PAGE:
And I guess that’s tip #2: let your kids pack for themselves. Their little backpacks, whatever they have on the plane – they get excited about their little toys and they get excited about whatever show they pick. We don’t spend a lot of screen time at home, so when they’re on a plane, they’re charged with being in front of a screen. Then they get the snacks.
What can sometimes be a long exhausting day is now just a great time and things they are excited about.
SM: You’ve all had so many truly epic experiences, but you’ve also had some silly ones, from boat flies to skiing accidents. What would be your advice to other moms when faced with a bad travel experience?
JG: My dad would wake me up every morning when I was a teenager—and I’d just be so tired and grumpy—and he’d say, “Are you happy, Jessica?” And I’d say, “Yes.” And he would say, “Then tell your face.” Then he would keep telling me, “You choose your attitude.” Now, this is the banality of the Ji family to choose your attitude.
When things go wrong, it sucks. Last year we carried our bags all summer. That was the plan so we wouldn’t lose our luggage. On this one flight from Tanzania to Botswana we were made to check our bags. So we checked them against my better judgment and they lost them.
I remember sitting at lunch not being able to do anything and being so angry and so frustrated and I had to be that example to my kids that when things go wrong, you choose your attitude. I was quiet for a minute, Garrett stepped in and we explained the situation to the kids. He really helped me, but I had to bite my tongue for a few hours because I was so angry.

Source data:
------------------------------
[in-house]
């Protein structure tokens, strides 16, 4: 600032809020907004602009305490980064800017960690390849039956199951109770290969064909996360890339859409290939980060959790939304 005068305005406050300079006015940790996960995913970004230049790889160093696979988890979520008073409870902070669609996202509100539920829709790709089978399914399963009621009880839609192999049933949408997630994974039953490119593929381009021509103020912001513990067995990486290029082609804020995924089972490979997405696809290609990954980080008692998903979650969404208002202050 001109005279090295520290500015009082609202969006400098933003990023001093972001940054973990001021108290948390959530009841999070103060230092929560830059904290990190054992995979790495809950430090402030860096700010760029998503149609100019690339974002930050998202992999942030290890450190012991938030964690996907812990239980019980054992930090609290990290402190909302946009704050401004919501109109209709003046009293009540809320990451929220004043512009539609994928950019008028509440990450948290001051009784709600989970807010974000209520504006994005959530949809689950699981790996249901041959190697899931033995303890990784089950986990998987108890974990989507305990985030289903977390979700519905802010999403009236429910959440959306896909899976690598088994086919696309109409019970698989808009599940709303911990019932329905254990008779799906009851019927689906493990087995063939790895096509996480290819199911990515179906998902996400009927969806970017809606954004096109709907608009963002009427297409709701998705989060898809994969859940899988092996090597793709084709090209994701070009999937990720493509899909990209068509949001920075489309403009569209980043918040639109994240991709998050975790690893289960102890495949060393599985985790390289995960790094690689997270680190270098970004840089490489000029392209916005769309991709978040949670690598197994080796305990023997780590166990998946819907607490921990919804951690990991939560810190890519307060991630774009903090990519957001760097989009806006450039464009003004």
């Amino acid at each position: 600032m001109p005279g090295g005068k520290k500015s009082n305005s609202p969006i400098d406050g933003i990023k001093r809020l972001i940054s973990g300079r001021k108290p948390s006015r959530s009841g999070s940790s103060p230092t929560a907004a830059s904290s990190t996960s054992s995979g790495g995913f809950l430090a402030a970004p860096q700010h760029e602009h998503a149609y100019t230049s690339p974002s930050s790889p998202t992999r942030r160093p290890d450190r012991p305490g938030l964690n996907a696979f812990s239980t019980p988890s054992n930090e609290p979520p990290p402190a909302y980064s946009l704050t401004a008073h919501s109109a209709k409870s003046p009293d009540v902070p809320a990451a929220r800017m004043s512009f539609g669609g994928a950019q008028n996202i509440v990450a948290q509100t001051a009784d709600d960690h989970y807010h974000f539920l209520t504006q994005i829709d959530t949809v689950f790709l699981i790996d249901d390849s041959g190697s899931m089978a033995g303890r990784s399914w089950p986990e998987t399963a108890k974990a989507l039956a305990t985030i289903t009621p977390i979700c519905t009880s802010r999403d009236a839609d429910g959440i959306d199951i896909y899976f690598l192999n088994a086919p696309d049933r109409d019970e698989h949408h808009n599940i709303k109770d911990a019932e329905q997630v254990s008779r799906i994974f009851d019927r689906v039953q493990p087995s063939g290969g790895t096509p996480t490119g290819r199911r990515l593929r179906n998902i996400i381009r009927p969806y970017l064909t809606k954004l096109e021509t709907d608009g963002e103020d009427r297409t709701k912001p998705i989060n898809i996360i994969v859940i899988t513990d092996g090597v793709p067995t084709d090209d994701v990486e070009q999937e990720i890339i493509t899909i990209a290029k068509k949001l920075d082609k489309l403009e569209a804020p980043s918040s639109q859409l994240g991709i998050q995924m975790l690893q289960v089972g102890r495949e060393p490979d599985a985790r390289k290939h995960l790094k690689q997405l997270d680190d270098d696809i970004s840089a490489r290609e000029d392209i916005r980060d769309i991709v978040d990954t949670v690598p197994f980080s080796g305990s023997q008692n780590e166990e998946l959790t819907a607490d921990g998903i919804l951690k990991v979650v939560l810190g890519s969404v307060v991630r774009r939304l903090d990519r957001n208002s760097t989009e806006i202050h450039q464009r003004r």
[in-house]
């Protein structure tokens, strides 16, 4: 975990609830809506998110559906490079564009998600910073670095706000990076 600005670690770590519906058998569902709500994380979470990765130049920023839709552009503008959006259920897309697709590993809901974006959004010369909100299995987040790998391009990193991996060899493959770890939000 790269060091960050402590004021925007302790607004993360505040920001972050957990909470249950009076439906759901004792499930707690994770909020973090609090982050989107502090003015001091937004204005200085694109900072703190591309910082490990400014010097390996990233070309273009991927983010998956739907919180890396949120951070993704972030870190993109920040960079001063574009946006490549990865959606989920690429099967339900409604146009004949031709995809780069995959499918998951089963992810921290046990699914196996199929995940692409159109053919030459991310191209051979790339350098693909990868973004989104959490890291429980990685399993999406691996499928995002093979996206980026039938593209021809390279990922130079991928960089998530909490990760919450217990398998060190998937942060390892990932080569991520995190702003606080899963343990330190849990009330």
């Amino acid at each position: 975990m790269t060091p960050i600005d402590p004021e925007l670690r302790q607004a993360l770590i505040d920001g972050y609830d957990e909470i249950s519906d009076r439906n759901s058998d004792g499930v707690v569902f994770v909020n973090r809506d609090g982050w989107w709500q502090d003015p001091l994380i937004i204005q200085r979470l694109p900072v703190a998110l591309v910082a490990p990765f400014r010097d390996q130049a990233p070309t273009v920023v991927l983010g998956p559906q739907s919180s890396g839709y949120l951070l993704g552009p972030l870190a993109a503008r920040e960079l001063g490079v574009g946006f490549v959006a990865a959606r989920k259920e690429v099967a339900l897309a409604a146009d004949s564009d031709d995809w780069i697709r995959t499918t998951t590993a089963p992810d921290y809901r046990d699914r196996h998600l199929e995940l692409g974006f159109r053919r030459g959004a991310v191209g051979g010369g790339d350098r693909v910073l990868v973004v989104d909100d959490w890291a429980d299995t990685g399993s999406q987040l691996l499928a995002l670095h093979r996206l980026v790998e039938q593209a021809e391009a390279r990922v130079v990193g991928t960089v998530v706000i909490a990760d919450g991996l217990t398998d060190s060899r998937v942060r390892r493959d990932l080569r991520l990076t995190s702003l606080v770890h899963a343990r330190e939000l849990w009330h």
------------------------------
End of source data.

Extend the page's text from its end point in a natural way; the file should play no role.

Then we went on a safari jeep and the animals, the weather – it was just beautiful. I said to myself, “It doesn’t matter… I have to have perspective on everything we do.”
At the end of the day you can always choose to be happy and embrace it or you can choose to get frustrated and angry and that just ruins the trip.
SM: How do you approach letting kids express themselves when they might not enjoy traveling the same way you do?
JG: It’s so hard! [In February] we’re going to Antarctica for 25 days and the kids are missing Valentine’s parties, they’re missing birthday parties, they’re missing Field Day. They miss so much and I feel terrible – but they also know full well that 0.01% of the world will ever go to Antarctica. It is a huge blessing and potentially the only time they will go in their entire lives.
SM: What’s the most surprising thing you’ve learned as a mom, seeing your kids navigate the world as travelers?
JG: I feel like Garrett and I learned how capable kids are. I think these days, and maybe this is an unpopular opinion, parents tend to shelter and just take care of kids and put them in these routines that are very planned and specific. Garrett and I learned how capable kids are early on, and if you teach them young, they learn young. Our kids know how to sit through an hour and a half long dinner without an iPhone or iPad and how to contribute to the conversations because we did it at such a young age.
So, teaching them how to go through the airport, put their backpack on the security conveyor belt, go through security, order cranberry juice on the plane, all those things. We have high expectations for our children; we really do. And our children are at the height.
This interview has been edited for length and clarity.